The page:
Recipe for Persuasion (William Morrow), the second installment in Sonali Dev’s brilliant new “Raje series,” is a lovely reimagining of the classic Austen tale. For those new to the series, Dev takes Jane Austen’s beloved storylines and reimagines them in modern-day Los Angeles with the prominent Indian-American Raje family and their friends as the main protagonists.
In this nod to Persuasion, struggling chef Ashna Raje and famous footballer Rico Silva are placed together on a major Food Network cooking show years after their painful breakup. Their disastrous first meeting goes viral, and there is no way their new throng of fans will allow them to be voted off the show in its early weeks. Together, they light up the camera, but whether or not they’ll be able to rekindle their old romance remains to be seen. It’s clear neither has truly gotten over the breakup, and the forced interactions are a painful reminder of what was lost. Meanwhile, Ashna struggles with the influence her late father has on her life and her cooking and the challenges she has forming a bond with her distant mother, Shobi, who has always seemed more devoted to her causes than her family.
The story is, on its surface, a simple but charming romantic comedy. Boy meets girl, boy loses girl, years later boy goes to extraordinary lengths to see girl again in hopes of finding closure. It’s a familiar story in many ways, but the twists and licenses that Dev takes with this retelling make it a truly captivating read. To this point, Dev brings to the table an incredibly vibrant cast of characters and a nuanced treatment of multi-generational family drama all while being delectably readable and relatable. It’s a perfect read for the back patio with a glass of sangria this summer, but it’s not the sort of fluffy summer read you will just leave behind.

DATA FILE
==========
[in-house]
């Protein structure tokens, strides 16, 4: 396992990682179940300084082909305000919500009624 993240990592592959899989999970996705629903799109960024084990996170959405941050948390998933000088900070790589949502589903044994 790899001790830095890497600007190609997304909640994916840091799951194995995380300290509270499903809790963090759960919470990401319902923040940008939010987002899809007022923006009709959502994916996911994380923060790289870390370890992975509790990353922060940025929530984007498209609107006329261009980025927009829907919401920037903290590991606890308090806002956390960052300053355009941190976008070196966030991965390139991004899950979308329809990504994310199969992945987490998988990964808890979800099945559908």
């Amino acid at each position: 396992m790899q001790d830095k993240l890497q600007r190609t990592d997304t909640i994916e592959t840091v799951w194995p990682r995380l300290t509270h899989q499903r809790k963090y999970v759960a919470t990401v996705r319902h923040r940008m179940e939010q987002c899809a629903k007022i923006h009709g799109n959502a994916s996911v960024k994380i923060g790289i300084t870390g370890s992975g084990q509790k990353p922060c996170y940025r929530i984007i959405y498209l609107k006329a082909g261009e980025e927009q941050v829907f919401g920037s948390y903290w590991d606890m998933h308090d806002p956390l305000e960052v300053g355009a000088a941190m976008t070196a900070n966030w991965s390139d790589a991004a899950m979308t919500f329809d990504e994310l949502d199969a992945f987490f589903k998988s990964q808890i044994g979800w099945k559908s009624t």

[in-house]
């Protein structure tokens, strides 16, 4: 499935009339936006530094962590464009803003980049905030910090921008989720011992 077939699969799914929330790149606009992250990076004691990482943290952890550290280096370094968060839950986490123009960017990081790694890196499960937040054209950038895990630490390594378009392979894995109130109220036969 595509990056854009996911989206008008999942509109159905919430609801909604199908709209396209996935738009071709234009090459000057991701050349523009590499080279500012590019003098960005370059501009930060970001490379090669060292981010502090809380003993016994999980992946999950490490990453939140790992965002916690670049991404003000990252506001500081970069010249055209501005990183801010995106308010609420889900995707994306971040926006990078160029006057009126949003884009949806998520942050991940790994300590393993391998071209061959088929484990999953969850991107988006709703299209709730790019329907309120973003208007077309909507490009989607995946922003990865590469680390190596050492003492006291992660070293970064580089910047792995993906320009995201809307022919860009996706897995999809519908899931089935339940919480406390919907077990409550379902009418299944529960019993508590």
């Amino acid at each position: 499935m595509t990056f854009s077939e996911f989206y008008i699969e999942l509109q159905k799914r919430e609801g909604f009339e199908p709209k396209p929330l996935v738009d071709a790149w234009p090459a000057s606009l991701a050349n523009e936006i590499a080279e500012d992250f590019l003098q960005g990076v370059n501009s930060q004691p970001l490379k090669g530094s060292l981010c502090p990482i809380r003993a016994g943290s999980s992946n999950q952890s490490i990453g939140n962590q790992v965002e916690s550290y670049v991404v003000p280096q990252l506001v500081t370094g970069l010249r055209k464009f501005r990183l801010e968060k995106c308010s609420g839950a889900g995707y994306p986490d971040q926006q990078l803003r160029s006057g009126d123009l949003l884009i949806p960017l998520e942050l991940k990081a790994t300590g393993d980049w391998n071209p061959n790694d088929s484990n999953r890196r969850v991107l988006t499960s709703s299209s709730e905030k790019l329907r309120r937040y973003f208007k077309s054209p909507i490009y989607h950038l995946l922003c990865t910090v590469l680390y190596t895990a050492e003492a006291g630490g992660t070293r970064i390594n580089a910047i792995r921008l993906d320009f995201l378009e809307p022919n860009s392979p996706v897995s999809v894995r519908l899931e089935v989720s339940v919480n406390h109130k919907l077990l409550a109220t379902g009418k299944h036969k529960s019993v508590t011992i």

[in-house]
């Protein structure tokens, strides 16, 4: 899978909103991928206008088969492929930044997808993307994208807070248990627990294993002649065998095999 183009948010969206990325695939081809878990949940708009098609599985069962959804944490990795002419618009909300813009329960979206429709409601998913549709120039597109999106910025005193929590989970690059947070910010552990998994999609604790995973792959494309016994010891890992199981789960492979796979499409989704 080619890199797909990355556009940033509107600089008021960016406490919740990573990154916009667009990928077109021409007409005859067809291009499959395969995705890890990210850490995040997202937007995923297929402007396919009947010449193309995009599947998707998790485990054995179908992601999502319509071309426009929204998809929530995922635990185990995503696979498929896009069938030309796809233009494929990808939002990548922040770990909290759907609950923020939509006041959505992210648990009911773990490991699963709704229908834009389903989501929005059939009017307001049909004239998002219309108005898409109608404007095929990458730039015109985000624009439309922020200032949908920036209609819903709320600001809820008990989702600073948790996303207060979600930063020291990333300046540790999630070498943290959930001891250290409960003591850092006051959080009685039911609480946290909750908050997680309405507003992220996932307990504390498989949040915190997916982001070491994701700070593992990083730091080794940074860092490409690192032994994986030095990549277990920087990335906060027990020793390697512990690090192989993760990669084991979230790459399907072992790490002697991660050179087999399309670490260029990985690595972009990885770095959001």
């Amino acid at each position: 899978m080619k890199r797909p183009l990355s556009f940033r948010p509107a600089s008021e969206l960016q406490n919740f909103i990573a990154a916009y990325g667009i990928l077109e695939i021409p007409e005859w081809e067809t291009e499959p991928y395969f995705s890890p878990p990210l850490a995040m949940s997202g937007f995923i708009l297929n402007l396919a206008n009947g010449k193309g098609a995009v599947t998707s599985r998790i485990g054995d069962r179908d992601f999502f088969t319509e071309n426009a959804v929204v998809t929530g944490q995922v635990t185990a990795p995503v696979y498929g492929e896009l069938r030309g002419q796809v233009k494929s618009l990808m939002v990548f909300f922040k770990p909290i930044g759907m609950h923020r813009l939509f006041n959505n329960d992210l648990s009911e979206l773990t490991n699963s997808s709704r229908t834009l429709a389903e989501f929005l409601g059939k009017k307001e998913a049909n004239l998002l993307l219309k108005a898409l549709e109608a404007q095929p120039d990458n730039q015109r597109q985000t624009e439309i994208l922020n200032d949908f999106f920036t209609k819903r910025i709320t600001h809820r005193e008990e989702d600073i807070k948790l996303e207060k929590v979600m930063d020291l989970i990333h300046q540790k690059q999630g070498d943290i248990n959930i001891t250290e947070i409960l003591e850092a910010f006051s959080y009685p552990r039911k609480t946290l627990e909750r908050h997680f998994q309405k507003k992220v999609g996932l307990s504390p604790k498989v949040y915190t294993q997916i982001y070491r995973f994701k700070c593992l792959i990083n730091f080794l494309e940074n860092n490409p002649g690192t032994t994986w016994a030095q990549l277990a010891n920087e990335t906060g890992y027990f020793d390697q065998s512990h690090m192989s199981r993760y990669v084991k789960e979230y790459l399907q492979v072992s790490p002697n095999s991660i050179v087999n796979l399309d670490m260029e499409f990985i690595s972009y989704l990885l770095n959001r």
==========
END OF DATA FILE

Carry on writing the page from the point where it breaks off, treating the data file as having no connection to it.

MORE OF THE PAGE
I love the romance storyline. Obviously, I’m a sucker for a good love story, especially something that subverts old tropes. But it was Shobi’s storyline that really grabbed my heart. While it’s clear Shobi wasn’t an ideal mother (and let’s face it, who is?) we learn that Shobi’s devotion to her causes is not just the tool of her narcissism, but a way for her to cope with a cruel and unjust past. I love how her journey goes from appearing selfish and removed to truly being the most sympathetic character in the book. The flashbacks to Shobi’s past are deftly woven into the present-day timeline and add a lovely layer to this beautifully woven story.
In addition to Ashna, Rico and Shobi, who are all simply delightful as characters, the supporting cast, many of whom featured in the first installment in the series, Pride, Prejudice, and Other Flavors, is fully developed and compelling. I found myself wondering which characters would be featured in the next retelling and there wasn’t one I wouldn’t be excited to see further developed. Dev is quickly becoming one of my go-to writers for romantic comedies with heart and brains. Grab a copy of both the Raje books for a delightful summer “staycation” on the back patio!